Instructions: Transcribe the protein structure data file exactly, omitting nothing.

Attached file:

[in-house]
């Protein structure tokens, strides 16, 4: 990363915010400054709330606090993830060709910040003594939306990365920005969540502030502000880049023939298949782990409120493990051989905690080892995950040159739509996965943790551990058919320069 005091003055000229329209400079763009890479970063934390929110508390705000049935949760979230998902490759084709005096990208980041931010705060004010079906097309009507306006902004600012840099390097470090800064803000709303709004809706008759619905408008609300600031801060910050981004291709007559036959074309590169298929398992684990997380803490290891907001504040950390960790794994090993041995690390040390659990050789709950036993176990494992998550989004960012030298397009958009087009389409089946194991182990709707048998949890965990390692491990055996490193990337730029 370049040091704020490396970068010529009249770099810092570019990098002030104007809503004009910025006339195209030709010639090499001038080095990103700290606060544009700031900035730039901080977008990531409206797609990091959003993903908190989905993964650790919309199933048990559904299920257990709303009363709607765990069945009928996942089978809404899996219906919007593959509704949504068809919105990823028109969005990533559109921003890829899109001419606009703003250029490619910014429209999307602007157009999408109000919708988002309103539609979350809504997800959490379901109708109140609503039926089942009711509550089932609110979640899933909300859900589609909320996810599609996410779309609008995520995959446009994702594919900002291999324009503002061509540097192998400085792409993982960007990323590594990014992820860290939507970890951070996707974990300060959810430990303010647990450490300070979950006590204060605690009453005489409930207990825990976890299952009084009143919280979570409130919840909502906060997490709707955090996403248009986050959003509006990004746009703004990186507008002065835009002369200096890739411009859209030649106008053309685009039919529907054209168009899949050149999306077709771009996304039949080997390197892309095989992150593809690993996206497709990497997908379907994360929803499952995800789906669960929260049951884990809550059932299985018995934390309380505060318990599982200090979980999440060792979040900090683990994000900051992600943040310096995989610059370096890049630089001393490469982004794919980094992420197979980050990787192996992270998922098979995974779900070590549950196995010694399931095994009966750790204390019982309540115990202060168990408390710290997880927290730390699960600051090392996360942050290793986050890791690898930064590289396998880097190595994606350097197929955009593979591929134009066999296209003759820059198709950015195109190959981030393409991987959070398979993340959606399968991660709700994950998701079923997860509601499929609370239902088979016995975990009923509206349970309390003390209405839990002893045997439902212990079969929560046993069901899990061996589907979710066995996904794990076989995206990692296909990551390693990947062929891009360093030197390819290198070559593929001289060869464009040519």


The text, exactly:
[in-house]
């Protein structure tokens, strides 16, 4: 990363915010400054709330606090993830060709910040003594939306990365920005969540502030502000880049023939298949782990409120493990051989905690080892995950040159739509996965943790551990058919320069 005091003055000229329209400079763009890479970063934390929110508390705000049935949760979230998902490759084709005096990208980041931010705060004010079906097309009507306006902004600012840099390097470090800064803000709303709004809706008759619905408008609300600031801060910050981004291709007559036959074309590169298929398992684990997380803490290891907001504040950390960790794994090993041995690390040390659990050789709950036993176990494992998550989004960012030298397009958009087009389409089946194991182990709707048998949890965990390692491990055996490193990337730029 370049040091704020490396970068010529009249770099810092570019990098002030104007809503004009910025006339195209030709010639090499001038080095990103700290606060544009700031900035730039901080977008990531409206797609990091959003993903908190989905993964650790919309199933048990559904299920257990709303009363709607765990069945009928996942089978809404899996219906919007593959509704949504068809919105990823028109969005990533559109921003890829899109001419606009703003250029490619910014429209999307602007157009999408109000919708988002309103539609979350809504997800959490379901109708109140609503039926089942009711509550089932609110979640899933909300859900589609909320996810599609996410779309609008995520995959446009994702594919900002291999324009503002061509540097192998400085792409993982960007990323590594990014992820860290939507970890951070996707974990300060959810430990303010647990450490300070979950006590204060605690009453005489409930207990825990976890299952009084009143919280979570409130919840909502906060997490709707955090996403248009986050959003509006990004746009703004990186507008002065835009002369200096890739411009859209030649106008053309685009039919529907054209168009899949050149999306077709771009996304039949080997390197892309095989992150593809690993996206497709990497997908379907994360929803499952995800789906669960929260049951884990809550059932299985018995934390309380505060318990599982200090979980999440060792979040900090683990994000900051992600943040310096995989610059370096890049630089001393490469982004794919980094992420197979980050990787192996992270998922098979995974779900070590549950196995010694399931095994009966750790204390019982309540115990202060168990408390710290997880927290730390699960600051090392996360942050290793986050890791690898930064590289396998880097190595994606350097197929955009593979591929134009066999296209003759820059198709950015195109190959981030393409991987959070398979993340959606399968991660709700994950998701079923997860509601499929609370239902088979016995975990009923509206349970309390003390209405839990002893045997439902212990079969929560046993069901899990061996589907979710066995996904794990076989995206990692296909990551390693990947062929891009360093030197390819290198070559593929001289060869464009040519």